Such details make a difference. According to Smith-Daniels, manufacturers have found that formal vendor-management policies "centralize and formalize supply chains. As a result, both clinicians and physicians tend to work more closely with supply professionals." That, in turn, gives the supply chain pros more power to control costs.
QHR's Slate will tell you that today's benchmarking standards "don't provide a good measurement tool for supply chain performance" in healthcare. "It has two numbers in it," she says. "Supply expense and net revenue. If there are issues with your net revenue -- such as a change in reimbursement -- it can make your supply-expense indicator look bad when it's not."
Similarly, traditional methods don't allow hospitals to measure supply expense as it relates to similar facilities. ROI's Moore says he does benchmarking today, but it is limited to the hospitals within his own network. He's keen on the idea of comparative metrics that tap multiple hospitals and healthcare networks, because they'll raise the level of objectivity he can bring to his evaluation and management efforts.
Slate sees similar benefit: "If I know that my cost per case is higher than that of my peer group, it means I need to look at that," she says. Or, as ROI's Kirtner says, "This is industry knowledge that will help us focus our efforts, identify where changes need to take place and then take action on those opportunities."
Precision in the benchmarking tool comes from its flexibility. SCMetrixTM not only allows users to compare their performance to that of other organizations, it allows users to limit the comparison group to hospitals with a similar number of beds, the same specialty -- such as cardiac-- or other details that affect supply expense. "It will be one of the first metrics out there that tries to tie the operational, financial and clinical pieces together," Moore maintains. "It will allow us to look at performance in a more holistic manner than just looking at the price of a widget."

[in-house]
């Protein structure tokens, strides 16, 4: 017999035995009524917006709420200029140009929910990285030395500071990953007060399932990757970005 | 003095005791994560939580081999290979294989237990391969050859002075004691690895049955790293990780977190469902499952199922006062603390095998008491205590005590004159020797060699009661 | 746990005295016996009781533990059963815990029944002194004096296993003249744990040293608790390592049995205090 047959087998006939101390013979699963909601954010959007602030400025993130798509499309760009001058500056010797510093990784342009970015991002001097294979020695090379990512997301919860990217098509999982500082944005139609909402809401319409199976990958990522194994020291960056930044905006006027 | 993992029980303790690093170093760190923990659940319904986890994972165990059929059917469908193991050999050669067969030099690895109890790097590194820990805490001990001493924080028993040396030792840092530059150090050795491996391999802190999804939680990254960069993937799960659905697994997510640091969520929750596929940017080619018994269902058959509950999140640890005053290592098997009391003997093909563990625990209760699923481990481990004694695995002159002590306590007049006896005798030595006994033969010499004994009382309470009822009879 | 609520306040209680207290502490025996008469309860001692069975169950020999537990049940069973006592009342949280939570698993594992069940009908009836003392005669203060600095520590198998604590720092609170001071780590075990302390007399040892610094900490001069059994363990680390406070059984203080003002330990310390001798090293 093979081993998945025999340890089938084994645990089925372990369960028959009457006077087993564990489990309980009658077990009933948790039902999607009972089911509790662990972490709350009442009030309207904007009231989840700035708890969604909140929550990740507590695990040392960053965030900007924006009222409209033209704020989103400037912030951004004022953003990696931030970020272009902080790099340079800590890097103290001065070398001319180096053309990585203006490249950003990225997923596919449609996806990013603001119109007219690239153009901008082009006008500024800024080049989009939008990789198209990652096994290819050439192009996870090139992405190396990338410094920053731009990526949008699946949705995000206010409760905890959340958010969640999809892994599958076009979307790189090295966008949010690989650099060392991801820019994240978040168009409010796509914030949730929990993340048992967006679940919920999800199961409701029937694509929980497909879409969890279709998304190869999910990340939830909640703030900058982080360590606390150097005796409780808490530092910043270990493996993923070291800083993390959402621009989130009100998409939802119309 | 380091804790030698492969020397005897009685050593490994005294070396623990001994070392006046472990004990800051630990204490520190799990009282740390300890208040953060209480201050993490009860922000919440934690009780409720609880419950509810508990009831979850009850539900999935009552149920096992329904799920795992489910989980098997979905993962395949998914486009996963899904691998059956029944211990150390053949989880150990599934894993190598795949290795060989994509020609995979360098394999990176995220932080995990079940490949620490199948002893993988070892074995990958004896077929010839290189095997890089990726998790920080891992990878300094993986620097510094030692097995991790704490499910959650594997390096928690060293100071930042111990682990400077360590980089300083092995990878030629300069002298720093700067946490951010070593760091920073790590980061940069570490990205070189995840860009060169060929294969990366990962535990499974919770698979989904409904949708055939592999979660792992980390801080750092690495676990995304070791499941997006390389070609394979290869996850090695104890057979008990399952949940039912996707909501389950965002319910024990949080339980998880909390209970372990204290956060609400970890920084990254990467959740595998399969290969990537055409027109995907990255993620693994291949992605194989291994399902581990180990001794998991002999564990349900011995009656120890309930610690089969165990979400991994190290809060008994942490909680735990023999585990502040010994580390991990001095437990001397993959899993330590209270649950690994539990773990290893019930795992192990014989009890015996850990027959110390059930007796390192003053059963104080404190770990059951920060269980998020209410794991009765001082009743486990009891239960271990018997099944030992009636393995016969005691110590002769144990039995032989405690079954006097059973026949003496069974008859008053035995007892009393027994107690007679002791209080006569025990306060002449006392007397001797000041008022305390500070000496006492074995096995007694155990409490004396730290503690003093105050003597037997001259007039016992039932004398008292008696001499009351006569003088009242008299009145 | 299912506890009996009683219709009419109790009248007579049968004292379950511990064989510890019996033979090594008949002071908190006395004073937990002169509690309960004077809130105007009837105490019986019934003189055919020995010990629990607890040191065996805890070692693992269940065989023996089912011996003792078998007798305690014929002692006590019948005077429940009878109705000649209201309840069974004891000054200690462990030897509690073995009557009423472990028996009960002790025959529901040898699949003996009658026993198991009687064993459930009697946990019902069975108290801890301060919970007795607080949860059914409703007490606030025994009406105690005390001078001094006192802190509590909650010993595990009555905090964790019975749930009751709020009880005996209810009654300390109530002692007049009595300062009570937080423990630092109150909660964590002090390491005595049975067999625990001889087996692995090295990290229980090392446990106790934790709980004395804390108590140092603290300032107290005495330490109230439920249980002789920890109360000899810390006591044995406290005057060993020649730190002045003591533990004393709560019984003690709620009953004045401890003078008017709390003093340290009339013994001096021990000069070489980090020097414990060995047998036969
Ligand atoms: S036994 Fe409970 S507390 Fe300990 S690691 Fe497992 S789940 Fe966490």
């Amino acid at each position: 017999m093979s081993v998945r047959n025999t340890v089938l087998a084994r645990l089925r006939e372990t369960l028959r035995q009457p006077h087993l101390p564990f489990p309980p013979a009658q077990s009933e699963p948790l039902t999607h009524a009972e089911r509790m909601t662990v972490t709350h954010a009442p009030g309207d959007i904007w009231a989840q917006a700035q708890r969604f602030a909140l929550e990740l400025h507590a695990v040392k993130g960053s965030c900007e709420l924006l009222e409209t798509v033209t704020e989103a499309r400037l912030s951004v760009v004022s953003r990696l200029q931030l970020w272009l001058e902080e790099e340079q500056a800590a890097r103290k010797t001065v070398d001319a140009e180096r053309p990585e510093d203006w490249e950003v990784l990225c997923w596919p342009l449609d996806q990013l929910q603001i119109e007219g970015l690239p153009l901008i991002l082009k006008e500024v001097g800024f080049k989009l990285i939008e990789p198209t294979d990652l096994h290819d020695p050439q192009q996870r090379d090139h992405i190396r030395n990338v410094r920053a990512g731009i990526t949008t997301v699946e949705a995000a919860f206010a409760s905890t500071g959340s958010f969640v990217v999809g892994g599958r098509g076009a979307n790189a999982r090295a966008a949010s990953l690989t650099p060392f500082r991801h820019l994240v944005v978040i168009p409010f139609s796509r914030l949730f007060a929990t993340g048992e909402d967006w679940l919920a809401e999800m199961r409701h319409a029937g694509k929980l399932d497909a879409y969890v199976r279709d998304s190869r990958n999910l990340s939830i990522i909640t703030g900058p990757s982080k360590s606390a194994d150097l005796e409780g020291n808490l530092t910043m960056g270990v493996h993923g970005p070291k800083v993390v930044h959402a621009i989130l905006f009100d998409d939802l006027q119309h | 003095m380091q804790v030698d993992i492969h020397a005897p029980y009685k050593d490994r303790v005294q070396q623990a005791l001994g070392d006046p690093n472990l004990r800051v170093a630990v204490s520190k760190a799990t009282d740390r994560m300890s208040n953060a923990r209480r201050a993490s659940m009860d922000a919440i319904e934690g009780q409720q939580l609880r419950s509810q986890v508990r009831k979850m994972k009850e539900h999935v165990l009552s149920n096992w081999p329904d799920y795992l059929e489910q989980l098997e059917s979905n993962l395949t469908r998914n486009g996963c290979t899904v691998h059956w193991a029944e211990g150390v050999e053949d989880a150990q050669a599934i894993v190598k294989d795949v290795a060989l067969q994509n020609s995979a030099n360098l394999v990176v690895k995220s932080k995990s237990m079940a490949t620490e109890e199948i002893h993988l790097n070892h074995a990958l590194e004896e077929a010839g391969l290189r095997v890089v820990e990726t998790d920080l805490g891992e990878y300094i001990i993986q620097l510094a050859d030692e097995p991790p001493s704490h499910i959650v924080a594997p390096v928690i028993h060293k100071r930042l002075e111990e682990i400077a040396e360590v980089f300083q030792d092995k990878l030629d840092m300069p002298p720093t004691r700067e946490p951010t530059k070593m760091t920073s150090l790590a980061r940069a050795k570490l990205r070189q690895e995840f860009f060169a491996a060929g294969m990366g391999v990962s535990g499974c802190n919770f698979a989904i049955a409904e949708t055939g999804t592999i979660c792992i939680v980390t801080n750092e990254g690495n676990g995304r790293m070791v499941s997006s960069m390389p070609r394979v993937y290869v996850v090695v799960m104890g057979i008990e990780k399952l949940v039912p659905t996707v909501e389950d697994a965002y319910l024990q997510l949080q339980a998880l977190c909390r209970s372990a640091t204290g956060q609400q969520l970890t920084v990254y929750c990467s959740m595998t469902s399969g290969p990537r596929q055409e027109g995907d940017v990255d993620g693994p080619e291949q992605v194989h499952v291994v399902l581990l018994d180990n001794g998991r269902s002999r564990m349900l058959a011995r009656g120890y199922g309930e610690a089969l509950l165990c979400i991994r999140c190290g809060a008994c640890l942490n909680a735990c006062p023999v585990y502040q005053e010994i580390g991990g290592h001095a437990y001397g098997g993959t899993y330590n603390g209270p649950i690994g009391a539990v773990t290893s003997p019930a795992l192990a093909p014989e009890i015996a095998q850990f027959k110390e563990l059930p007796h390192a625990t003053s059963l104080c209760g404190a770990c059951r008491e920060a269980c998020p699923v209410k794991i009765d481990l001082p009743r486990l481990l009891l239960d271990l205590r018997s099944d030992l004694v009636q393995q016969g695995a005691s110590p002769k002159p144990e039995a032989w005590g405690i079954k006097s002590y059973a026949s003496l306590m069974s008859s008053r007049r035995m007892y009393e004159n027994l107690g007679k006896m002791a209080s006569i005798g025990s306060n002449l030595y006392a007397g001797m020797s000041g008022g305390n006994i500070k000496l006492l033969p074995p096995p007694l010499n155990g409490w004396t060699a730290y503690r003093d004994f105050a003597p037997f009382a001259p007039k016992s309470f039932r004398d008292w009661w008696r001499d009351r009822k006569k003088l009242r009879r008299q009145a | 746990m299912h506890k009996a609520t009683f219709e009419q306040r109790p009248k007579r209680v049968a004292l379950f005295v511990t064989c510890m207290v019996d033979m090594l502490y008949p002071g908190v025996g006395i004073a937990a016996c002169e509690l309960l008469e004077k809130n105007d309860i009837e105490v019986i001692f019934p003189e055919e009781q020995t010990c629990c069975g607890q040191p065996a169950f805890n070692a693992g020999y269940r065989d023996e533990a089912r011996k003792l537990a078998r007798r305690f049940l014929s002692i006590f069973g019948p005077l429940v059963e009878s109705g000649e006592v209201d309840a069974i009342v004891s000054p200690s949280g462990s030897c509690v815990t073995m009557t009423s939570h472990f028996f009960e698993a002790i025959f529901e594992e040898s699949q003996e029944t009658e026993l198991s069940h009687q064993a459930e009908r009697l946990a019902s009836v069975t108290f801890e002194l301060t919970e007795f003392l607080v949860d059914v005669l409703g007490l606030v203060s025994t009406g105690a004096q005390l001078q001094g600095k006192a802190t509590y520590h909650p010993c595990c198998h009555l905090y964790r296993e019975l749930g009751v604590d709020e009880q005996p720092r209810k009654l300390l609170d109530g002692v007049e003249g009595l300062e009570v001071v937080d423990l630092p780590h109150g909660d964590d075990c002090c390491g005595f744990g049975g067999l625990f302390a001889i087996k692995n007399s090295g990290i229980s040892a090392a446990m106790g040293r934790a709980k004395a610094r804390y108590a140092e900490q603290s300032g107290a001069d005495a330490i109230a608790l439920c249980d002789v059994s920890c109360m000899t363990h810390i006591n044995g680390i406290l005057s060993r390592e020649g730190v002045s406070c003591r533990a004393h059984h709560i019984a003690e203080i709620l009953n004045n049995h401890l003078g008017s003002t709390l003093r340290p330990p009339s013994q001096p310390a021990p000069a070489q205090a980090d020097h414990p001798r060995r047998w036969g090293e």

Although he's hopeful the tool will deliver valuable insight, Moore also notes that SCMetrixTM will only be "as good as the data that's loaded into it." To make sure good data gets included, AHRMM and the W. P. Carey School team are recruiting hospitals to participate in the program. Hospitals will pay nothing for their participation until December 2008, when a small fee might apply.
In exchange for entering information, users will have keyboard access to the tool's dashboards and analytic results. The research team hopes to enroll 500 or more hospitals in this program, and they hope to have results -- real evidence of supply-expense drivers -- early in 2008. If all goes well, the tool may give hospitals some guidance on how to cut expenses that, ultimately, affect us all.
- Supply expense is the second highest operational cost in hospitals, but traditional healthcare benchmarking doesn't pinpoint factors that contribute to supply-expense performance.
- Current healthcare benchmarking also doesn't encompass reliable and valid comparisons between organizations.
- A team from the W. P. Carey School of Business and a hospital trade association joined forces to create a benchmarking tool that will show medical facilities how they compare to other institutions, what drives their expenses and where to improve.
- Researchers are now recruiting hospitals to participate in this benchmarking study. Participation costs hospitals nothing at this time.